Voices: Even before being sworn in as Scotland’s first minister, Humza Yousaf has made his first mistake
Even before he was formally sworn in as Scotland’s first minister today, Humza Yousaf had made his first mistake. Not offering his defeated rival Kate Forbes a senior post in his cabinet is a big error that will return to haunt him. The former finance secretary rightly turned down a demotion to the rural affairs brief.
The offer made a nonsense of Yousaf’s pledge to unite the Scottish National Party, after bitter divisions were cruelly exposed by its bruising five-week leadership contest.
The SNP has been the most united and disciplined party I have seen in my 41 years on the Westminster beat. Until this contest, it was virtually impossible to get its politicians to criticise each other – even in the bars or over the lunch table. In comparison, Tory and Labour figures are easy meat. Nicola Sturgeon even survived the destabilising feud with her mentor, Alex Salmond.
The glue that held the SNP together until Sturgeon’s resignation was the holy grail of independence. It eclipsed the differences over economic and social policy that exist in all parties. Now the genie is out of the bottle: the party’s first contested leadership election since 2004 suggested it didn’t agree on much else other than independence.
Yousaf will struggle to unite his party, not least because he does not enjoy a strong mandate. Forbes won 48 per cent of the vote and will now be a dangerous presence on the backbenches. The “Tartan Tories” who dominated the SNP before Salmond diverted it down a social democratic road, are suddenly more powerful than they imagined.
Although Yousaf was the Sturgeon “continuity candidate”, his grip looks fragile. Forbes received two-thirds of the second preference votes of members who backed Ash Regan, the third candidate. Of those Yousaf supporters who gave a second preference, 63 per cent opted for Forbes. That could provide a base for a future leadership bid if Yousaf lives down to expectations. Some SNP figures already fear he will prove to be “our Liz Truss.”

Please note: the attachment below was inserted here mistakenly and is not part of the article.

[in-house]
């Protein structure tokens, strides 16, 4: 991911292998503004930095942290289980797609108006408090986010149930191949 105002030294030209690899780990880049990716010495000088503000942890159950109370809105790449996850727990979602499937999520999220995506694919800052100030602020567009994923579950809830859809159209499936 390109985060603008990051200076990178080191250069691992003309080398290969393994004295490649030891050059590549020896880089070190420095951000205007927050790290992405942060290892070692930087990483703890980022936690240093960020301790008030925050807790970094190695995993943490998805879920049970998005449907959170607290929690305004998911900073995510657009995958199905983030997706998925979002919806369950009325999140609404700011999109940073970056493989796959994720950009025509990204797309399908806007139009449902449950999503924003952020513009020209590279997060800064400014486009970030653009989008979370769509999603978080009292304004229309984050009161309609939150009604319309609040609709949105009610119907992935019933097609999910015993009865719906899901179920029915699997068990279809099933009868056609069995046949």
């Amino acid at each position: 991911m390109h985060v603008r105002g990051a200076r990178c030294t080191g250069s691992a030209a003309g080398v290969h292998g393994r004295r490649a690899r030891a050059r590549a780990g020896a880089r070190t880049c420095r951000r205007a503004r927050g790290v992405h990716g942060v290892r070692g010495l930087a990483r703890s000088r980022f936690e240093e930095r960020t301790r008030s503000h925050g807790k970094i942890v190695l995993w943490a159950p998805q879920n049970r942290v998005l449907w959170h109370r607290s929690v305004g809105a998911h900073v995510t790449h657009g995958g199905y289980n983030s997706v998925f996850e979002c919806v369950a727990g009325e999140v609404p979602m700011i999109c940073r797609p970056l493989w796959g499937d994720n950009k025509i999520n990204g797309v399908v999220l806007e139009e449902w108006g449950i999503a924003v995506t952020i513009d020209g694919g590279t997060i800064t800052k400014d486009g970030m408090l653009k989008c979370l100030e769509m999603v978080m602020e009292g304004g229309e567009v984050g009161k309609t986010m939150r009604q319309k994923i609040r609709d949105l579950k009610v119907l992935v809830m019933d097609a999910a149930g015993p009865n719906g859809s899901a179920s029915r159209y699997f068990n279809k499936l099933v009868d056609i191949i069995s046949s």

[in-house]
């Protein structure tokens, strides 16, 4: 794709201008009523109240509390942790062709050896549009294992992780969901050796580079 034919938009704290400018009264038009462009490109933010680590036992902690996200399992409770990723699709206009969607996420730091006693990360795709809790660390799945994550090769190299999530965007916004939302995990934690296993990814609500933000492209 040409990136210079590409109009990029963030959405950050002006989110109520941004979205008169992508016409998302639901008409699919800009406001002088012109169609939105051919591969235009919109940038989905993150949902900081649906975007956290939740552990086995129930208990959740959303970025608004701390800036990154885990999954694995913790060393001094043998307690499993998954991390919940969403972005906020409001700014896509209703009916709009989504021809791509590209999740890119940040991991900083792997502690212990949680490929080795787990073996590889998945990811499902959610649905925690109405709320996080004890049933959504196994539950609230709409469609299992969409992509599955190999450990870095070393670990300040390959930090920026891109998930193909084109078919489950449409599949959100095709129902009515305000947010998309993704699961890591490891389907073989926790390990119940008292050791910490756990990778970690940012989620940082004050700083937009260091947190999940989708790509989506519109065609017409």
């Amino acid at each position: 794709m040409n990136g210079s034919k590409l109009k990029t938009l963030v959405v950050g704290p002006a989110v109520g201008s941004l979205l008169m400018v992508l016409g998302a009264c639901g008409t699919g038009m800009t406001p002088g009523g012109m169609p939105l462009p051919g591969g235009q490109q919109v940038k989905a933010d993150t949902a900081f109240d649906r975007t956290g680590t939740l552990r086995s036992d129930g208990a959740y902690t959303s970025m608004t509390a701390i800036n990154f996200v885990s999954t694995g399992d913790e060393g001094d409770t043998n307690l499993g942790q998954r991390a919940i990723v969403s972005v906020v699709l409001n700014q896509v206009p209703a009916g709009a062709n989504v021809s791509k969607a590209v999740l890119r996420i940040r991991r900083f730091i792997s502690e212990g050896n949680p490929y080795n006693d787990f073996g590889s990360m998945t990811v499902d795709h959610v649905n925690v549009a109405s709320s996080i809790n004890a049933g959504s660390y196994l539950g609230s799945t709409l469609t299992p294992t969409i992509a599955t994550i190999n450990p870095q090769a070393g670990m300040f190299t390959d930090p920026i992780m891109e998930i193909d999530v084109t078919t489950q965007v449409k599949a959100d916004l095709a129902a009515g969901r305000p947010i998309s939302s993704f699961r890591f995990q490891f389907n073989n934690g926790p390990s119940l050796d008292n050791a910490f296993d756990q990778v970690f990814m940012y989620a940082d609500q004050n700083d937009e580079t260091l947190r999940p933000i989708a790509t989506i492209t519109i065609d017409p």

Yousaf rightly hinted at a more consensual, inclusive leadership than the top-down style and tight inner circle under Sturgeon. But he risks ignoring the voting figures and has appointed as his deputy Shona Robison, dubbed “the first friend” of the former first minister Sturgeon. (Robison insisted today that Forbes wanted a “better work-life balance” but that doesn’t fit with Forbes’ comments during the campaign).
Sturgeon, a brilliant communicator, will be a very hard act to follow, but her successor’s daunting in-tray reminds us she had run out of road. If one of the most gifted politicians of her generation could not secure a second independence referendum, how can Yousaf? He does not have a Plan B, after Rishi Sunak inevitably rejected his call for one in their telephone call last night.
Yousaf has hinted at a gradualist campaign to build support for independence and has wisely ditched Sturgeon’s plan to turn the next general election into a “de facto referendum” (which, whatever the result, would not secure one).
But he will feel under pressure from SNP activists to keep the dream alive and may fall into the trap of raising false hopes, which eventually caught up with Sturgeon after eight years of somehow keeping the show on the road. Indeed, his first comment on leaving the stage after his election victory on Monday was to demand the power to hold a referendum.
Sunak’s polite but firm refusal right reflects the “kill the Nats with kindness” strategy of Michael Gove, rather than the reckless, confrontational approach of Boris Johnson and Truss, which played into the SNP’s grievance politics.
It is premature to write off the SNP. All parties are coalitions and perhaps it can rediscover the glue that held it together for so long. But Yousaf’s uncertain start suggests his dream job – he called himself “the luckiest man in the world” – might turn into a nightmare.
Support for independence has dipped to barely above the 45 per cent level in the 2014 referendum and may have passed its high watermark. Voters regard health and the cost of living as the priorities and have finally tired of the SNP’s patchy performance in 16 years of power.
Labour, the Tories and Liberal Democrats are already weaponising Forbes’ attacks on Yousaf’s own record during the contest, when she warned against “acceptance of mediocrity.”
They already have their attack lines for next year’s general election; Yousaf’s first test at the ballot box will be a hard one. The SNP will struggle to maintain its current tally of 45 seats. Labour will be the biggest beneficiary; insiders tell me they now have their eyes on between 12 and 20 SNP-held seats, which could reduce the swing Labour needs for a majority from 14 per cent to 9 per cent. Labour’s best pitch: not to go head-to-head with the SNP on the constitution but to argue it can oust the Tories and improve the public services the SNP has failed.
For Keir Starmer, who has ventured north of the border four times in recent weeks, the road to Downing Street might well run through Scotland.